“Vices are simply the errors which a man makes in his search after his own happiness.” –Lysander Spooner (1808-1887) American abolitionist, anarchist, and legal theorist.

Over the past few decades prostitution, like other segments of society, has undergone a process of politicalization. As a result, it has gained supporters who advocate for the legalization of the sex industry in order to secure more humane working conditions for those employed therein, building upon the rationale that efforts at eradication that have happened almost since the dawn of civilization have failed thus far.

At the same time, their polar opposites rally against this oldest of professions by underscoring the direct links between pornography and sexual commerce that exploits society’s less fortunate individuals; not to mention the threat to public health.

Far from merely being an economic exchange of currency for services between consenting adults, they allege prostitution often attaches itself to the unsavory social ills of violence, narcotic abuse, and class oppression. Contemporary activists have even likened this current manifestation to the by-gone era practices of slavery and indentured servitude.

Regardless of what side one chooses to be on, the social impact of prostitution forces governmental involvement in one form or the other.

Locally, the city attorney’s office has become drawn into the fray through the prompting of both community members and the L.A. Police Department. This was due specifically to the influx of sexual trafficking, initially along the Figueroa corridor from about 120th Street north to Vernon Avenue, and then to Western Avenue after police intervention pushed the activity there.

Deputy City Attorney Sharee Sanders of the city’s Neighborhood Prosecutor Program (NPP) talked about her office’s activities in the wake of civil and law enforcement complaints.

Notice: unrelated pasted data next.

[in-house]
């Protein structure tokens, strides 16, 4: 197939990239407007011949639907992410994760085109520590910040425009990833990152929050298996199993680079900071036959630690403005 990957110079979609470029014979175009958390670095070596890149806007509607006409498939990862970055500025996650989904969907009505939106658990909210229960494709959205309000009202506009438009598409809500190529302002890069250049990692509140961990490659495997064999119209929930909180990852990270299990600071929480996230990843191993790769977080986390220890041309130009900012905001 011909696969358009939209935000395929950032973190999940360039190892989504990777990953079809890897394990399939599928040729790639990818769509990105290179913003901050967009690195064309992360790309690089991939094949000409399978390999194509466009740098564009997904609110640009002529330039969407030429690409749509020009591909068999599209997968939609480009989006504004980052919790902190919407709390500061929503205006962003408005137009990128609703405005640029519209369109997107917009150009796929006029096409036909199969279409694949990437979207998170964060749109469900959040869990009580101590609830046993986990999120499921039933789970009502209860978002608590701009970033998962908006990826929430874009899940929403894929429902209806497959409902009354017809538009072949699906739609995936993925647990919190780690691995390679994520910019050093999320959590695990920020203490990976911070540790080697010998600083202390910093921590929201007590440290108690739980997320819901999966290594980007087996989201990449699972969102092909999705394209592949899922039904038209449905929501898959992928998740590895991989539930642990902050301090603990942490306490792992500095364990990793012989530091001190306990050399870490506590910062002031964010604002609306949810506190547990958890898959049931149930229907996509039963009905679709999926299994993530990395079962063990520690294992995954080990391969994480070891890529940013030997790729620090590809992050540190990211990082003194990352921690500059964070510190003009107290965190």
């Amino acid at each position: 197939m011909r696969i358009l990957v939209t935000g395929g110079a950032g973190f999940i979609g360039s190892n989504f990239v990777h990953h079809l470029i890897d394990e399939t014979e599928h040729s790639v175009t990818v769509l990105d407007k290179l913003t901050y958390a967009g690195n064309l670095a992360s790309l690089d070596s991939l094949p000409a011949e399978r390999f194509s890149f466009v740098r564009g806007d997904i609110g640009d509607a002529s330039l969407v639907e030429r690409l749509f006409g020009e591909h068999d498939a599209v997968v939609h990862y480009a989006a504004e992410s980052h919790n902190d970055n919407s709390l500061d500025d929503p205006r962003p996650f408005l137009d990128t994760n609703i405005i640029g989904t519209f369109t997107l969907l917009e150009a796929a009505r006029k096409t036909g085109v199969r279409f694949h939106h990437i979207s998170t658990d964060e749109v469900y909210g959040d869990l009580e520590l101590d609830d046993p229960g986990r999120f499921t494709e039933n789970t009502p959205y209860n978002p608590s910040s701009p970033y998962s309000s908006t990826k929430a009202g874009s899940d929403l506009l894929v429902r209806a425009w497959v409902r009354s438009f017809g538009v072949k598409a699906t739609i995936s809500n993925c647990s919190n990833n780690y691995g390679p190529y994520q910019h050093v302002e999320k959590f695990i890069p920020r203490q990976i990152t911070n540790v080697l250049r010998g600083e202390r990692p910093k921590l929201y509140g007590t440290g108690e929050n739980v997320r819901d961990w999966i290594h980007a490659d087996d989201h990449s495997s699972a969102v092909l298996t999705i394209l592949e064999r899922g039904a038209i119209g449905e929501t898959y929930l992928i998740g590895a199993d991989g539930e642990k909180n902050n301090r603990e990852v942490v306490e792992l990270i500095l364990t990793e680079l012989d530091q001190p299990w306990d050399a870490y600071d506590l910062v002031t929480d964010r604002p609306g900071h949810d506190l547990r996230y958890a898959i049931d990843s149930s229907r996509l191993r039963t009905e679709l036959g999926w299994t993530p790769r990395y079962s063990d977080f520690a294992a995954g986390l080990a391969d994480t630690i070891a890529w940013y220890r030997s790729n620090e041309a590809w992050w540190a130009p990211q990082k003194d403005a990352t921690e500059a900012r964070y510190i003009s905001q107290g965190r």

Once NPP’s primary focus on prosecution and adjudication has been attended to, “diversion” programs have been devised to channel offenders away from illicit behaviors. Simply put, a diversion program endeavors to help the offender avoid prosecution, while simultaneously providing relief to the courts, police departments, and probation offices crunched by an already overwhelmed legal system.

Diversion programs are tailored both for prostitutes and “johns,” with the major difference being that prostitutes may enroll in these programs for free, while their customers must pay for classes. Both tracts include education about sexually transmitted diseases and other issues, while sex workers may be diverted to substance abuse counseling, classes on self-esteem, career training, and other avenues offering viable alternatives to life on the streets.

Concrete numbers regarding the success rate for reforming prostitutes were not available, but Sanders offered tangible evidence for the opposite end of the diversion program. She states that over the last four years “only two out of almost 200 arrestees have re-offended,” ample proof of the value of the plan.

In spite of this success, economic woes have affected their efforts, as Sanders notes.

“Because of budget cuts, we’ve lost more than half of our neighborhood prosecutors,” she said, pointing out that staff attorneys have shrunk from 24 attorneys to just seven.

Outspoken community activist Najee Ali of Project Islamic Hope is among those focusing of the problem of prostitution within the community. Alluding to his past as a former gang member who encountered adverse experiences with law enforcement and other representatives of authority, he suggests that a good percentage of people in need have difficulty relating to those officially sanctioned to reach out to them.

“It’s critical to have culturally-sensitive programs to reach the at-risk populace, including streetwalkers,” he explained.

The targeted segment might be better served he suggests, via community-based venues more sensitive to the needs of those they seek to reach.

“These are our mothers, sisters, daughters, our neighbors. They are not ‘outsiders,’ they’re ‘insiders,’” Ali said.

He attributes his success as an activist to the trust he’s built up within the community, and as such he is less willing (than the powers that be) to criminalize women who need help.